Other marks are exclusive; that is thus, they knock off the fingers of pretenders, and serve to show a man out of grace, but not in. As frequenting of the ordinances, a care of duty; if a man does not these things, he may be sure he is none of God’s, though he cannot be sure he is of God because he does them.

But now this is a mark that is inclusive and exclusive too. It is inclusive, for if your desires be to Christ, no doubt he is yours. It is a true mark, and a mark that is compatible to the weakness of grace. It is a true mark, for God looks to the heart more than to the duty: Prov. 23:26, ‘My son, give me thy heart.’

And desires are the chiefest part of that. Desires are most genuine and suitable to the judgment and determination of the soul. They are a mark in which God’s weakest servants may comfort themselves. Those that fail in other things are not wanting [lacking] in desires. However they may have many defects in their carriage and in their duties, yet they are sure their desires are towards him. If they cannot be much in duty, they will be much in their desires and valuations of him. Peter, that durst not appeal to his own conscience for other things, dares appeal to God’s omnisciency for this: John 21:17, ‘Lord, thou knowest all things; thou knowest that I love thee.’

And the people of God often vouch this: Isa. 26:8, ‘The desire of our soul is to thy name;’ Neh. 1:11, ‘Thy servants who desire to fear thy name.’ Therefore it is comfortable; and it is convincing too, and exclusive.

Wicked men feel no desires; they have some slight wishes, carnal and weak velleities [the lowest degrees of desire], but they have no serious desires, nor true volitions [will, or power to will]. Balaam may wish to die the death of the righteous, Num. 23:10. So they may desire Christ out of some general conceit [conception] of happiness; but they do not desire Christ for holiness.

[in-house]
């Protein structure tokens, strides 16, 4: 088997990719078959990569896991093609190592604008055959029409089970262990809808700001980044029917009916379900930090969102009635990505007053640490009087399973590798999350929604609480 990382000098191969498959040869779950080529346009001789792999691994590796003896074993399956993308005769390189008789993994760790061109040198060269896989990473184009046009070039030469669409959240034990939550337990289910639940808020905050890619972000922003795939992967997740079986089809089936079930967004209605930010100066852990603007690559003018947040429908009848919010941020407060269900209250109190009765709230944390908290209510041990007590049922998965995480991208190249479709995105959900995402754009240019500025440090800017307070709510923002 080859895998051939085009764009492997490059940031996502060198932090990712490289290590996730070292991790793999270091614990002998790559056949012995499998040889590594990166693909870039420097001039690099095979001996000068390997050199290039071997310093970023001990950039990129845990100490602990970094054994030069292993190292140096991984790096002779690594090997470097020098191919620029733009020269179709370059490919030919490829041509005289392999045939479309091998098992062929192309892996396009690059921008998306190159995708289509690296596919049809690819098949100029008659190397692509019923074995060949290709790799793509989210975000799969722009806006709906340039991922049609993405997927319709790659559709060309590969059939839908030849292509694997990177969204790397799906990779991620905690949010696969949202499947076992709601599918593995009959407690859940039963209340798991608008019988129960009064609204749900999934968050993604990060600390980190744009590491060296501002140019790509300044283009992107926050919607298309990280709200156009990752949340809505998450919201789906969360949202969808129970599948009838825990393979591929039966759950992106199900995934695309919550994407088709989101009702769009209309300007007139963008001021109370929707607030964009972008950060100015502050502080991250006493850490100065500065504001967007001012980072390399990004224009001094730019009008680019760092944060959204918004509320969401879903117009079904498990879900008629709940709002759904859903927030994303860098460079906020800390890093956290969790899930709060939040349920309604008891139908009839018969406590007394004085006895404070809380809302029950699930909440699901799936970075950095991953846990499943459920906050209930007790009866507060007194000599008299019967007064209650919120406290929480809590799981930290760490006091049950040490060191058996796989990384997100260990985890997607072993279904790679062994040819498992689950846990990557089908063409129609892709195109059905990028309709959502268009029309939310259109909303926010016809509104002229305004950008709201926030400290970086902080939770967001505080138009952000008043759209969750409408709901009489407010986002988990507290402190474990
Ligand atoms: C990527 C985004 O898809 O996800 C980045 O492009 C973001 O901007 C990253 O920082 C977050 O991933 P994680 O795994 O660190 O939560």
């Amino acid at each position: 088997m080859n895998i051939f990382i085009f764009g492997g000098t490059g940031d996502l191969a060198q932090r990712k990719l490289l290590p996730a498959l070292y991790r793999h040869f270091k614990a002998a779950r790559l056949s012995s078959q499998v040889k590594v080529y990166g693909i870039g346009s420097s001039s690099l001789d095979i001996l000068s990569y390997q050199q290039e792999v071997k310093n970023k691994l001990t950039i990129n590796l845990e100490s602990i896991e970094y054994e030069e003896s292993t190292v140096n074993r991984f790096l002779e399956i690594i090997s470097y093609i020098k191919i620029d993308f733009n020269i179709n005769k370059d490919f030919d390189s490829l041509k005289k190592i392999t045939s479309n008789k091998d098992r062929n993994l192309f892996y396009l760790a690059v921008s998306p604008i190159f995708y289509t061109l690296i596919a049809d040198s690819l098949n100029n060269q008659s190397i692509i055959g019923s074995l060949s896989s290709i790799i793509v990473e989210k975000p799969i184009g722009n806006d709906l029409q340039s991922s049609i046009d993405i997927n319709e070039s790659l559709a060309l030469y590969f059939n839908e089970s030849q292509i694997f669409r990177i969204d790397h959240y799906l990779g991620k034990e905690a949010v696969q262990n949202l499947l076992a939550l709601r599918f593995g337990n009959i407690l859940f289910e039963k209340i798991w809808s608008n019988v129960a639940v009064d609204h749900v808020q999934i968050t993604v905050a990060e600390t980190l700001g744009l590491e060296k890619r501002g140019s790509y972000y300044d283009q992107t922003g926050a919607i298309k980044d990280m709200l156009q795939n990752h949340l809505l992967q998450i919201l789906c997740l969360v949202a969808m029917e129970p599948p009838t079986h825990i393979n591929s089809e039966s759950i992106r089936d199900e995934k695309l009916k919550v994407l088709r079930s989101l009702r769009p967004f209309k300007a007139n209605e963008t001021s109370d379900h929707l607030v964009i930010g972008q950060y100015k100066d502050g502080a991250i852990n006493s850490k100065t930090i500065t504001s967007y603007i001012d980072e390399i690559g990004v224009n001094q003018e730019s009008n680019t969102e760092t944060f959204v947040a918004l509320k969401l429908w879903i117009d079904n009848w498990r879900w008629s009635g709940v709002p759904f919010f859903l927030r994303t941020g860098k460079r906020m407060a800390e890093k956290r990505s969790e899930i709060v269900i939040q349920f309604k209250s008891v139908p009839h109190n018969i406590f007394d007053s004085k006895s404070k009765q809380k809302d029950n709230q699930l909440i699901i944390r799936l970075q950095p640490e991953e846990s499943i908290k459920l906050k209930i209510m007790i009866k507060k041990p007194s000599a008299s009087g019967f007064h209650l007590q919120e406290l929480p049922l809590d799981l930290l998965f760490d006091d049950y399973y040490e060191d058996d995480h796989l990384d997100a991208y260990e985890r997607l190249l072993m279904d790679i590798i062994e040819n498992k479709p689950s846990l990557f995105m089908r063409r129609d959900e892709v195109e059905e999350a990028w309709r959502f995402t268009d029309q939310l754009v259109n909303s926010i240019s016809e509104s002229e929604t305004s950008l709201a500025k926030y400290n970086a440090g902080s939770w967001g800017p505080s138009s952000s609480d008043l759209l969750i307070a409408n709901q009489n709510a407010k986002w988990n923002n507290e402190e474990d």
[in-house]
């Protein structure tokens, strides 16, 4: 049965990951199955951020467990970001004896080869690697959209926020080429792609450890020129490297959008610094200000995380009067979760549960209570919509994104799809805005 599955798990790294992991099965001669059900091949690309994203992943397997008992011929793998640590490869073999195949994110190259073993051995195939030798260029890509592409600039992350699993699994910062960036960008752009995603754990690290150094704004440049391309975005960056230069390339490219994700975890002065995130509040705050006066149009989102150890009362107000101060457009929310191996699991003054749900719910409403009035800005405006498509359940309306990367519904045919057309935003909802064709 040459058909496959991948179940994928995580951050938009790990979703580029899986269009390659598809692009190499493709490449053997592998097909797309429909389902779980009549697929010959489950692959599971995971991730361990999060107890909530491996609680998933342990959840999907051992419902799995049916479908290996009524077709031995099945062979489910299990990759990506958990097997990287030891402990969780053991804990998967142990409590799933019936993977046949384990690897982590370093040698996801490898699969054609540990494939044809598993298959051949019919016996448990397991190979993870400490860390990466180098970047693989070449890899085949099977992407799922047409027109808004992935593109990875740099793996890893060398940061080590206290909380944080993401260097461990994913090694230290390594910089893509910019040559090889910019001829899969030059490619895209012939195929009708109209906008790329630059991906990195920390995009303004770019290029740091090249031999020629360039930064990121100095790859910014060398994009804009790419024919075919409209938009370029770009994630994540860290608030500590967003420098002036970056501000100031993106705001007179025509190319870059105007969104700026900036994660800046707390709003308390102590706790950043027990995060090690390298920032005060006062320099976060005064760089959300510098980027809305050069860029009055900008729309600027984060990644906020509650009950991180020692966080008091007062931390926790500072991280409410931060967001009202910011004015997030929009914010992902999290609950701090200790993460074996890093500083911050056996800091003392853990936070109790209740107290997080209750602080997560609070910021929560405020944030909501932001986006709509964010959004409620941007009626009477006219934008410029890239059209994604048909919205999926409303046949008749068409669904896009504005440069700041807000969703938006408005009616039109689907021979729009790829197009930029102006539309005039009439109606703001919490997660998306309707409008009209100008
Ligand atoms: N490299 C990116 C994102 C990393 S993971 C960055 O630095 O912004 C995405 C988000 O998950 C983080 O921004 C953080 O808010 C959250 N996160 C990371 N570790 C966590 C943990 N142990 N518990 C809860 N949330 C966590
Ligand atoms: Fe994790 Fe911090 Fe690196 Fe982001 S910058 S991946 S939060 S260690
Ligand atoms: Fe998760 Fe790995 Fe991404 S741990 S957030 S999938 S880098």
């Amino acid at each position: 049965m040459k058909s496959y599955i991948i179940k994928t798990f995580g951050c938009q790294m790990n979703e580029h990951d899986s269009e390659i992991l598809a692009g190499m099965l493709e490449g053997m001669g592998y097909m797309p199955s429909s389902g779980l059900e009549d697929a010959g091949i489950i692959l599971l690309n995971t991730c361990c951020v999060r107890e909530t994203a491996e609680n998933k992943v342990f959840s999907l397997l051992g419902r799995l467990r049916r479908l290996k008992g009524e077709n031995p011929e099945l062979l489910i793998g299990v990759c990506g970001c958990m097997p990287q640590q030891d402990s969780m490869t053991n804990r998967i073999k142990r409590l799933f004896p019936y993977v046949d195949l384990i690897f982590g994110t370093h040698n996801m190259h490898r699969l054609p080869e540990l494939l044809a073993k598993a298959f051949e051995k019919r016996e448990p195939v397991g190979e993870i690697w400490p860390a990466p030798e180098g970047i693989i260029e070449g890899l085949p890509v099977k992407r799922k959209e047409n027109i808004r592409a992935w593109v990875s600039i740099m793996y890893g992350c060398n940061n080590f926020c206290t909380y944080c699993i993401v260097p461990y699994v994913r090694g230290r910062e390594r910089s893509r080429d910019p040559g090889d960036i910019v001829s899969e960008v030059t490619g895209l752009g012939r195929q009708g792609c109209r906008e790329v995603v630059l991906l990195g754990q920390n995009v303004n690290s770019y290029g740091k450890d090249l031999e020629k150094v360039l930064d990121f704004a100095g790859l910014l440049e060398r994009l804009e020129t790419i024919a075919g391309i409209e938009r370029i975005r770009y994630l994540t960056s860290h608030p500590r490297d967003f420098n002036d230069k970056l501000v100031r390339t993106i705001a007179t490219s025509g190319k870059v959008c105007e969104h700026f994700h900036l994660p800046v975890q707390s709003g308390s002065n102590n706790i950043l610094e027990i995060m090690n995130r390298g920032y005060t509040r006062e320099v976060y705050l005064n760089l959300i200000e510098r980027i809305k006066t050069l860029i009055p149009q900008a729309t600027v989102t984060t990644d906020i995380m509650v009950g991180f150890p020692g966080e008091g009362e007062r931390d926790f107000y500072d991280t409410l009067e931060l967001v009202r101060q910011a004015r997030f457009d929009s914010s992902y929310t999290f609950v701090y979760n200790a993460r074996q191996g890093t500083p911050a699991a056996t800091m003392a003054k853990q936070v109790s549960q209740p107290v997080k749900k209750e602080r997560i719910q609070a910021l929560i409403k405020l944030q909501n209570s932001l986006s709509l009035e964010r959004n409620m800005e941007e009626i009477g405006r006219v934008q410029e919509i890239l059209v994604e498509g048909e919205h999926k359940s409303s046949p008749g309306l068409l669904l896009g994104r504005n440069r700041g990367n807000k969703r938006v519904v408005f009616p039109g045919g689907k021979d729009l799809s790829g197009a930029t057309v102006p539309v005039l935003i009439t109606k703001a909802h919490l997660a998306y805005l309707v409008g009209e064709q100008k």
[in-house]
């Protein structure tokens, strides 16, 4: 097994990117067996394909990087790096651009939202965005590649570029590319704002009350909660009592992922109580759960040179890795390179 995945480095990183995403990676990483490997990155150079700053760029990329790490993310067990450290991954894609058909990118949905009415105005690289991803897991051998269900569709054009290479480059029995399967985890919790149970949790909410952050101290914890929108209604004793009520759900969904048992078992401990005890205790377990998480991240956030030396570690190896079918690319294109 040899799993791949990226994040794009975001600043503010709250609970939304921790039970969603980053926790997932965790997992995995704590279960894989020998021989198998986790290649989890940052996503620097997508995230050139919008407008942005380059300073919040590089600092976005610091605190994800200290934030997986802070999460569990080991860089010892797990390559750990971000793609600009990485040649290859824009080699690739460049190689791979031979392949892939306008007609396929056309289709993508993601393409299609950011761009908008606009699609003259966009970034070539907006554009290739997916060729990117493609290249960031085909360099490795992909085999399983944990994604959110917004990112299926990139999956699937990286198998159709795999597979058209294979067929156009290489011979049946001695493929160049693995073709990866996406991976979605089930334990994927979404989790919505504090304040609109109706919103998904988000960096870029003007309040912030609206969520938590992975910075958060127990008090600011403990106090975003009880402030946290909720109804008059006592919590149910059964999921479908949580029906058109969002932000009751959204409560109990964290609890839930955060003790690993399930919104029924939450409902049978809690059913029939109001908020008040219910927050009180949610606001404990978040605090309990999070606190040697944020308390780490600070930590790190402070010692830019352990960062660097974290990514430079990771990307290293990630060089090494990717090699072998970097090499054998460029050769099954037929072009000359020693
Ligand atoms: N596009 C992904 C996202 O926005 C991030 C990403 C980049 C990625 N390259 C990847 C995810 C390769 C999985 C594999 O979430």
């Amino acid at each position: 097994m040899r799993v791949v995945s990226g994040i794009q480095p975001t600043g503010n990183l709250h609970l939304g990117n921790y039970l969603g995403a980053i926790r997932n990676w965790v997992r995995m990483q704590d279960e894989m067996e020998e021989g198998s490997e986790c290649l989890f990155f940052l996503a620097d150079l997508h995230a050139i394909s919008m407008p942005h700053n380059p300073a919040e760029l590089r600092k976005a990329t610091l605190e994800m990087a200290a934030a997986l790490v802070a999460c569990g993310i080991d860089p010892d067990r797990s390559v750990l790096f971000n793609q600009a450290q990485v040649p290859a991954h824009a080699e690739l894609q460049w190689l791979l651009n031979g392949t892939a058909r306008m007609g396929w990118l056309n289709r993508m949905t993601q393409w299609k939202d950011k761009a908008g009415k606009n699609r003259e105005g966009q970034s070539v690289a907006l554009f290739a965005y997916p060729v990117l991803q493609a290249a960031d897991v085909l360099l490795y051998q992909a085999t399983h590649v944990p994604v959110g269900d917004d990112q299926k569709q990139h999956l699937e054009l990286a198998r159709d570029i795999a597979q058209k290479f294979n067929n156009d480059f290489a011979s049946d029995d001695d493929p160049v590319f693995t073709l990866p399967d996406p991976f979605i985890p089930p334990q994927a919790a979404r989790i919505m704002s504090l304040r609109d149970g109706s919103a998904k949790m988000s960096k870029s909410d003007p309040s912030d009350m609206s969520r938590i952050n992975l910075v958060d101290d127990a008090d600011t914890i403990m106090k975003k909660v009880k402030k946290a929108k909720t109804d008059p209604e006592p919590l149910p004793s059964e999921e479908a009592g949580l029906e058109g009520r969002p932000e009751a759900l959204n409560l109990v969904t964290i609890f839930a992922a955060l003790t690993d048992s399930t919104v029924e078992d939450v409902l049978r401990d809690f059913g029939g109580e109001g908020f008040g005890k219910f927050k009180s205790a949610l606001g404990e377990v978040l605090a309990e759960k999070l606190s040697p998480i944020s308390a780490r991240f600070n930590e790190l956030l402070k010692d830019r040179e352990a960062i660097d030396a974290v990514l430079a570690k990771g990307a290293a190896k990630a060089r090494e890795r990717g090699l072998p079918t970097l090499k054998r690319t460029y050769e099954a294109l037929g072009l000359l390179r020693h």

So there is no beauty in him why we should desire him. They do not desire him as seeing any beauty in his ways John 6:34, ‘Lord, evermore give us this bread.’ When Christ said he was the bread of life, those that would not come to Christ would fain [gladly] have the bread of life.

Nay, heaven itself is not really desired by wicked men; it is true, they may desire it in a carnal way, as a Turkish paradise, and such a place of ease and delight as the Koran sets forth; but not as it is in itself, to enjoy God, and Christ, and more grace, and to be more free and undisturbed in respect of the prevailing of sin and corruptions.

Those that desire Christ truly, desire him not for ease (the spirit of the world may do that), but from the beauty and excellency they find in him, and in his ways. His service is of a high and honourable nature, and therefore they desire it. So that you see here is the note of trial, and the main difference, viz., a desiring of Christ for the rare beauty and perfections that are found in him.

Do you, then, try yourselves by this note.

But that you may not deceive yourselves in this matter, I will give you a few notes. I will not speak anything of the cause of desires. A high value and price set upon Christ, and a seeing rich beauties in him, of that I shall speak in the next verse. I shall only treat now of the effects of this desire. If it be earnest and strong after him, it will be manifested by these things.

“These things” follow in part 2!

May God grant His blessed Son to be our great desire!

— David


  1. Rhon-Paul Dominic Soltau

    Amen my brother. Your ministry and your audiobooks have been a blessing to my soul. God bless you and the ministry.

    • David & Susan Sifford

      Hi Rhon-Paul,

      Well, thank you for the kind words and blessing, and we’re very glad the Lord might be blessing you through these things.

      We thank Him for His word in our language, and we are thankful for these writings of His servants of the past that we can have today. They’ve surely been a blessing to me, and that’s why I try to bring them in some way to our little blog. 🙂

      Thanks for taking the time to say hello! God bless to you too!

      — David